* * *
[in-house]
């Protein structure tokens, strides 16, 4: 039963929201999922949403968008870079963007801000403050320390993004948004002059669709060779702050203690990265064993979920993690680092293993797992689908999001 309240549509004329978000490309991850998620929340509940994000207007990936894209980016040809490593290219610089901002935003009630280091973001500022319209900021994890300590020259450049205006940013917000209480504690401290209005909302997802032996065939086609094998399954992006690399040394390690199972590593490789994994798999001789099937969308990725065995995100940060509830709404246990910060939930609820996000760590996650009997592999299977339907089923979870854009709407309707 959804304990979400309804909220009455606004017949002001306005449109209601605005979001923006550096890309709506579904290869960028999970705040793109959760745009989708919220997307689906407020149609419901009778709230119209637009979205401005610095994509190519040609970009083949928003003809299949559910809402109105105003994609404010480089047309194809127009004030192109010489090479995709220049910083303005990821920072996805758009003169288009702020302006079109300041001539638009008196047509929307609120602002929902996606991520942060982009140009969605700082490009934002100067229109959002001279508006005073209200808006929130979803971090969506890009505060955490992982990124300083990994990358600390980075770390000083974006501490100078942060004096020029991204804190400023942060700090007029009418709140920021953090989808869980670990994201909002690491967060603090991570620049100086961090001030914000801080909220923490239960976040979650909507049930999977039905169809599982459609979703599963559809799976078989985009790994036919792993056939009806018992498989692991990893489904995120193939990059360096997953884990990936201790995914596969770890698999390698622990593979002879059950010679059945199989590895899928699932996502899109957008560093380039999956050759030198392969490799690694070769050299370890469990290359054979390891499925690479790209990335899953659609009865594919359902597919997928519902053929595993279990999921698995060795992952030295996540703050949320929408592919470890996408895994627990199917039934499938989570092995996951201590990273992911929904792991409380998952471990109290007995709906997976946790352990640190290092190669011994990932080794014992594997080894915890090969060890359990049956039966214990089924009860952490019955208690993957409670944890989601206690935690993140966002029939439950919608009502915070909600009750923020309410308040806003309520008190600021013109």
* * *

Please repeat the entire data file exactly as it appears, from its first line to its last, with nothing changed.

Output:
[in-house]
């Protein structure tokens, strides 16, 4: 039963929201999922949403968008870079963007801000403050320390993004948004002059669709060779702050203690990265064993979920993690680092293993797992689908999001 309240549509004329978000490309991850998620929340509940994000207007990936894209980016040809490593290219610089901002935003009630280091973001500022319209900021994890300590020259450049205006940013917000209480504690401290209005909302997802032996065939086609094998399954992006690399040394390690199972590593490789994994798999001789099937969308990725065995995100940060509830709404246990910060939930609820996000760590996650009997592999299977339907089923979870854009709407309707 959804304990979400309804909220009455606004017949002001306005449109209601605005979001923006550096890309709506579904290869960028999970705040793109959760745009989708919220997307689906407020149609419901009778709230119209637009979205401005610095994509190519040609970009083949928003003809299949559910809402109105105003994609404010480089047309194809127009004030192109010489090479995709220049910083303005990821920072996805758009003169288009702020302006079109300041001539638009008196047509929307609120602002929902996606991520942060982009140009969605700082490009934002100067229109959002001279508006005073209200808006929130979803971090969506890009505060955490992982990124300083990994990358600390980075770390000083974006501490100078942060004096020029991204804190400023942060700090007029009418709140920021953090989808869980670990994201909002690491967060603090991570620049100086961090001030914000801080909220923490239960976040979650909507049930999977039905169809599982459609979703599963559809799976078989985009790994036919792993056939009806018992498989692991990893489904995120193939990059360096997953884990990936201790995914596969770890698999390698622990593979002879059950010679059945199989590895899928699932996502899109957008560093380039999956050759030198392969490799690694070769050299370890469990290359054979390891499925690479790209990335899953659609009865594919359902597919997928519902053929595993279990999921698995060795992952030295996540703050949320929408592919470890996408895994627990199917039934499938989570092995996951201590990273992911929904792991409380998952471990109290007995709906997976946790352990640190290092190669011994990932080794014992594997080894915890090969060890359990049956039966214990089924009860952490019955208690993957409670944890989601206690935690993140966002029939439950919608009502915070909600009750923020309410308040806003309520008190600021013109």